There are times you will come across dates in data sources that are formatted in different orders, sometimes even with month names and abbreviations, like so: 4-Feb-2021. Python comes with a datetime module in the standard library which is quite useful for dealing with dates in just about any format you can possibly find: just use the strptime method of the datetime class. Just check the table of format codes and build your format mask. Here are the format codes relevant for our example:

Directive Meaning Example
%d Day of the month as a zero-padded decimal number. 01, 02, …, 31
%b Month as locale’s abbreviated name. Jan, Feb, …, Dec (en_US);
Jan, Feb, …, Dez (de_DE)
%Y Year with century as a decimal number. 0001, 0002, …, 2013, 2014, …, 9998, 9999

Note that the documentation says that when using strptime the zero-padding in %d is optional.

Then do

In [1]: from datetime import datetime

In [2]: written_date = '4-Feb-2021'

In [3]: parsed = datetime.strptime(written_date, '%d-%b-%Y').date()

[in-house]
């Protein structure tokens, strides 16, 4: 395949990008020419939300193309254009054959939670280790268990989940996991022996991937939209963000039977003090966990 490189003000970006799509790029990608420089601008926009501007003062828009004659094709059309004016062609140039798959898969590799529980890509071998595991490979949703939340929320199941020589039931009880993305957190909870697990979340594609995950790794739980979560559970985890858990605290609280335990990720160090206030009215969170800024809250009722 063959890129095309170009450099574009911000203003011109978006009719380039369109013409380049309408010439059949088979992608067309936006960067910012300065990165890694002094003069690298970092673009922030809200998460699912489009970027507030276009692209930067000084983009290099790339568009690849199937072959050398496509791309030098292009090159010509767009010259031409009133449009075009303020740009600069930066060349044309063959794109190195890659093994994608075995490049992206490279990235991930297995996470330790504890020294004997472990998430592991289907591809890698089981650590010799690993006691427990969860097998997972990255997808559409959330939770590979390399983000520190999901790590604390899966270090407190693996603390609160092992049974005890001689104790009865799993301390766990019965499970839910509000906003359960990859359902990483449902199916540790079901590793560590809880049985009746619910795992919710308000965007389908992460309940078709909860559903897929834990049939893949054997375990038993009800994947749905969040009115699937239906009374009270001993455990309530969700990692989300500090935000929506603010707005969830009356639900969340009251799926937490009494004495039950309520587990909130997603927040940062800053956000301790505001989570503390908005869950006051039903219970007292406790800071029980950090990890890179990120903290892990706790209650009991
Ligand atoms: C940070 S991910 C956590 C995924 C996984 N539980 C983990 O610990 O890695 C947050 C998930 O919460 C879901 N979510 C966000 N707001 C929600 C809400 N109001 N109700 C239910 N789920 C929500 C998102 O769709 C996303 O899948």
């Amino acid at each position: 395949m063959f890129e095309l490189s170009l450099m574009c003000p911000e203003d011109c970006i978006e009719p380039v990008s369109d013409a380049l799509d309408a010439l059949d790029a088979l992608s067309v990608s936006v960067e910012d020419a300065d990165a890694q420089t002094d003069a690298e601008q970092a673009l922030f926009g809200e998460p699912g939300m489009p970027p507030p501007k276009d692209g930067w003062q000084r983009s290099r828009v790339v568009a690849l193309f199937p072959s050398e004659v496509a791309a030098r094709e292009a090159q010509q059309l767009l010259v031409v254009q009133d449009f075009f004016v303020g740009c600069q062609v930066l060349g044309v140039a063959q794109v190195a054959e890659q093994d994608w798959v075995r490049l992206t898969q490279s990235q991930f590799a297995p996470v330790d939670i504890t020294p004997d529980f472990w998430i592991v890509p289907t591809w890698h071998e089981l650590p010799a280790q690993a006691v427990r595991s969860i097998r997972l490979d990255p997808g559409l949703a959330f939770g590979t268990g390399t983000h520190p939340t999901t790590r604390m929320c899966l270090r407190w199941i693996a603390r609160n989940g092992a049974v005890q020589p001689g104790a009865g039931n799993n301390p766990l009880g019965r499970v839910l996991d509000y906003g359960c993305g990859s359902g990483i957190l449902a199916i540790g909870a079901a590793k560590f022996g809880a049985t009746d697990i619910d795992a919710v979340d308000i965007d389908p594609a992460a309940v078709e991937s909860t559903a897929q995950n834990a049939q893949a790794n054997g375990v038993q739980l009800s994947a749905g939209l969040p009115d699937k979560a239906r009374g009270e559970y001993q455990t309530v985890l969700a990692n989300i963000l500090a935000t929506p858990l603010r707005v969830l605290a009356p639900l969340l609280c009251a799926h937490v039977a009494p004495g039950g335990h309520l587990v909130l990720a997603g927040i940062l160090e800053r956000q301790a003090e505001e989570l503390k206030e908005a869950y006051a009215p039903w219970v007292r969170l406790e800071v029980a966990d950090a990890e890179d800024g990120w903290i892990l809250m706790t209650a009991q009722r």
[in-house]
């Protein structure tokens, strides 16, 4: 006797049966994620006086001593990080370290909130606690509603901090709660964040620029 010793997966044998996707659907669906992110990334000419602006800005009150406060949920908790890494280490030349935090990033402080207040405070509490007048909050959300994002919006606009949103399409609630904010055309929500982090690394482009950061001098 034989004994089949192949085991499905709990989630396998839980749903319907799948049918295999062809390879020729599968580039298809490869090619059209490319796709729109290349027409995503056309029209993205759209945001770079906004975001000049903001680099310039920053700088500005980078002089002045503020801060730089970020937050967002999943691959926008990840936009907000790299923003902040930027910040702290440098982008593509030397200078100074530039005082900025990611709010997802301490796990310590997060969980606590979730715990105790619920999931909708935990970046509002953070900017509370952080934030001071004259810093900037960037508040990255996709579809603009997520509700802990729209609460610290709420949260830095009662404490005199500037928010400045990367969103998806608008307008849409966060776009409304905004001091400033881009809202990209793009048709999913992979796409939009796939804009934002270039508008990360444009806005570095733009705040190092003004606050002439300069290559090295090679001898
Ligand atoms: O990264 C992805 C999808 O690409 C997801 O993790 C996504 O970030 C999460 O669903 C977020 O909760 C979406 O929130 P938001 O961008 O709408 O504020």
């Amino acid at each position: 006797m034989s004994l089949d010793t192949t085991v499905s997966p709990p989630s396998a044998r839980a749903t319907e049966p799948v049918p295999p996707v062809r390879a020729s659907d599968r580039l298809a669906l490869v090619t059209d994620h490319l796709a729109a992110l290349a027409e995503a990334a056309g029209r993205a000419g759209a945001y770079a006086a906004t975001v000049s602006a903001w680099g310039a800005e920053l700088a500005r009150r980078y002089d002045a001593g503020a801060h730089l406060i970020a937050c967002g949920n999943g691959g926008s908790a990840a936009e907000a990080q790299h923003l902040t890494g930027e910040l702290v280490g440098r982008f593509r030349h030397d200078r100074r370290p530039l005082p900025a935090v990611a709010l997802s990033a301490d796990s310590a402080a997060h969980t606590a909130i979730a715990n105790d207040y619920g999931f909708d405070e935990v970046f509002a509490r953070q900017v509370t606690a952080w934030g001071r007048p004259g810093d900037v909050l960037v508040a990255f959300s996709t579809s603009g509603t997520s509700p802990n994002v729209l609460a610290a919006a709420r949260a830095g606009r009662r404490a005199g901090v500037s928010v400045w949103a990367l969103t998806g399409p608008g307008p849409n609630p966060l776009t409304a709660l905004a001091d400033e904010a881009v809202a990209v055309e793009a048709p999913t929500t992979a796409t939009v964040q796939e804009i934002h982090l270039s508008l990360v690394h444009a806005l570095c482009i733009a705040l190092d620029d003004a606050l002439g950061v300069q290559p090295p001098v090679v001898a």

In [4]: parsed
Out[4]:, 2, 4)

That approach can also be used in cases where the order of the date components is different. Just reorder the format mask and use strptime.

But what if the date you need to parse has components in different languages? Do you use dictionaries with the names of the months in said languages?

french_months = {
  'janvier': 1,
  'février': 2,
  # oh, God, please, no, stop! 😖 Arrête tout de suite ! 🤢

Please don’t do that.

The actual, proper solution

All of this makes us wish there was a standard way in Python to deal with all those number and date format differences. And there is! Meet the locale module. It is also part of the Python standard library, but is so frequently ignored in code I have seen in data science and data engineering circles that it makes me cringe when I see things like some of the deliberately bad code examples above.

Configuring locales